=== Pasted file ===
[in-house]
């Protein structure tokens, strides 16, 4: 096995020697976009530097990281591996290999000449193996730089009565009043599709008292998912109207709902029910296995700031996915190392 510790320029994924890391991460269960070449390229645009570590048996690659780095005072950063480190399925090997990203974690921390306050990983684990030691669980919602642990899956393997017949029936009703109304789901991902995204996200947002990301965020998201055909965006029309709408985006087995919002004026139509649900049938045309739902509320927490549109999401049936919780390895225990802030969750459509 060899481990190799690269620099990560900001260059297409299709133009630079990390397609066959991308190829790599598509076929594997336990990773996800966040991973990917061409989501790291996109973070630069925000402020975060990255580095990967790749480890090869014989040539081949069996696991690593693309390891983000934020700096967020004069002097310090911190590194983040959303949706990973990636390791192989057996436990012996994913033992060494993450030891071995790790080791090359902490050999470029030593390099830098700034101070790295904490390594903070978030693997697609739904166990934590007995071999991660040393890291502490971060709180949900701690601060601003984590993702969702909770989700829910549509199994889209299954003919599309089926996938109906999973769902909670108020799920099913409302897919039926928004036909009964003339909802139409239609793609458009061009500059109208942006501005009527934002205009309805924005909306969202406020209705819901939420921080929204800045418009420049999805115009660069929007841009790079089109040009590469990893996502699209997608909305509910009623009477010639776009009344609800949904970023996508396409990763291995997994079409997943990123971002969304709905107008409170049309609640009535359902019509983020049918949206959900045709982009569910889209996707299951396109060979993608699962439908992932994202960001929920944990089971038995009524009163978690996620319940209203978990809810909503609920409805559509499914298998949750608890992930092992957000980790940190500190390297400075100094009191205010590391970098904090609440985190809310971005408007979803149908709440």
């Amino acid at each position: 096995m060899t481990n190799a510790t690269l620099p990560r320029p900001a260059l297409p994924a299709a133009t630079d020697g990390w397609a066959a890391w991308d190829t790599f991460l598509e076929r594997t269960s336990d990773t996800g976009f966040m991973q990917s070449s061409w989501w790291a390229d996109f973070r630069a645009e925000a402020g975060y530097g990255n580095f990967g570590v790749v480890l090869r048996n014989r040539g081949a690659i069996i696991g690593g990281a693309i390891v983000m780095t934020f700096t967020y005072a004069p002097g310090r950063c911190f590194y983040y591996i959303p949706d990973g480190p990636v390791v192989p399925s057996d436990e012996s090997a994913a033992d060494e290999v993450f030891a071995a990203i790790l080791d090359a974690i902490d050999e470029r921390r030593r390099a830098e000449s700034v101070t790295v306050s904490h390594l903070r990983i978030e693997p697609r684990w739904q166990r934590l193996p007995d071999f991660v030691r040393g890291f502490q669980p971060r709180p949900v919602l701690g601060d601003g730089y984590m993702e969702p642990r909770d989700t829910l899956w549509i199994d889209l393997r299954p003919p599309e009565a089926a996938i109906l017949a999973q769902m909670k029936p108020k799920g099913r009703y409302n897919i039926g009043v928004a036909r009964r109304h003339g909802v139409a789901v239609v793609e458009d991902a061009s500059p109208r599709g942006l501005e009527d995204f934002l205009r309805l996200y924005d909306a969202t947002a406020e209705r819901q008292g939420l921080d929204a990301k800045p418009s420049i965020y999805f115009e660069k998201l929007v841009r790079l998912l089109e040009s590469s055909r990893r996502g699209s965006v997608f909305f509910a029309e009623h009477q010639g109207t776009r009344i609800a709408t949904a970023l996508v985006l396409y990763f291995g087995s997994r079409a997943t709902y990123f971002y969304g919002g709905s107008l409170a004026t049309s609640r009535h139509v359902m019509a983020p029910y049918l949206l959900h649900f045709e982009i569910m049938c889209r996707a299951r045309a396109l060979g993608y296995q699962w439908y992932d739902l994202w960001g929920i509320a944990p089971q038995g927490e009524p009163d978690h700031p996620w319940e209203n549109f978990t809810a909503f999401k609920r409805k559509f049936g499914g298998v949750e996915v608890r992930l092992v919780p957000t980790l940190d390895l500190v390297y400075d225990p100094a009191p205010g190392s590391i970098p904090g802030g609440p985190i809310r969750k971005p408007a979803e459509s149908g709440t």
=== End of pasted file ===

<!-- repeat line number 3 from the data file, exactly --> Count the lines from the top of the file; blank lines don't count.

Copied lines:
């Amino acid at each position: 096995m060899t481990n190799a510790t690269l620099p990560r320029p900001a260059l297409p994924a299709a133009t630079d020697g990390w397609a066959a890391w991308d190829t790599f991460l598509e076929r594997t269960s336990d990773t996800g976009f966040m991973q990917s070449s061409w989501w790291a390229d996109f973070r630069a645009e925000a402020g975060y530097g990255n580095f990967g570590v790749v480890l090869r048996n014989r040539g081949a690659i069996i696991g690593g990281a693309i390891v983000m780095t934020f700096t967020y005072a004069p002097g310090r950063c911190f590194y983040y591996i959303p949706d990973g480190p990636v390791v192989p399925s057996d436990e012996s090997a994913a033992d060494e290999v993450f030891a071995a990203i790790l080791d090359a974690i902490d050999e470029r921390r030593r390099a830098e000449s700034v101070t790295v306050s904490h390594l903070r990983i978030e693997p697609r684990w739904q166990r934590l193996p007995d071999f991660v030691r040393g890291f502490q669980p971060r709180p949900v919602l701690g601060d601003g730089y984590m993702e969702p642990r909770d989700t829910l899956w549509i199994d889209l393997r299954p003919p599309e009565a089926a996938i109906l017949a999973q769902m909670k029936p108020k799920g099913r009703y409302n897919i039926g009043v928004a036909r009964r109304h003339g909802v139409a789901v239609v793609e458009d991902a061009s500059p109208r599709g942006l501005e009527d995204f934002l205009r309805l996200y924005d909306a969202t947002a406020e209705r819901q008292g939420l921080d929204a990301k800045p418009s420049i965020y999805f115009e660069k998201l929007v841009r790079l998912l089109e040009s590469s055909r990893r996502g699209s965006v997608f909305f509910a029309e009623h009477q010639g109207t776009r009344i609800a709408t949904a970023l996508v985006l396409y990763f291995g087995s997994r079409a997943t709902y990123f971002y969304g919002g709905s107008l409170a004026t049309s609640r009535h139509v359902m019509a983020p029910y049918l949206l959900h649900f045709e982009i569910m049938c889209r996707a299951r045309a396109l060979g993608y296995q699962w439908y992932d739902l994202w960001g929920i509320a944990p089971q038995g927490e009524p009163d978690h700031p996620w319940e209203n549109f978990t809810a909503f999401k609920r409805k559509f049936g499914g298998v949750e996915v608890r992930l092992v919780p957000t980790l940190d390895l500190v390297y400075d225990p100094a009191p205010g190392s590391i970098p904090g802030g609440p985190i809310r969750k971005p408007a979803e459509s149908g709440t």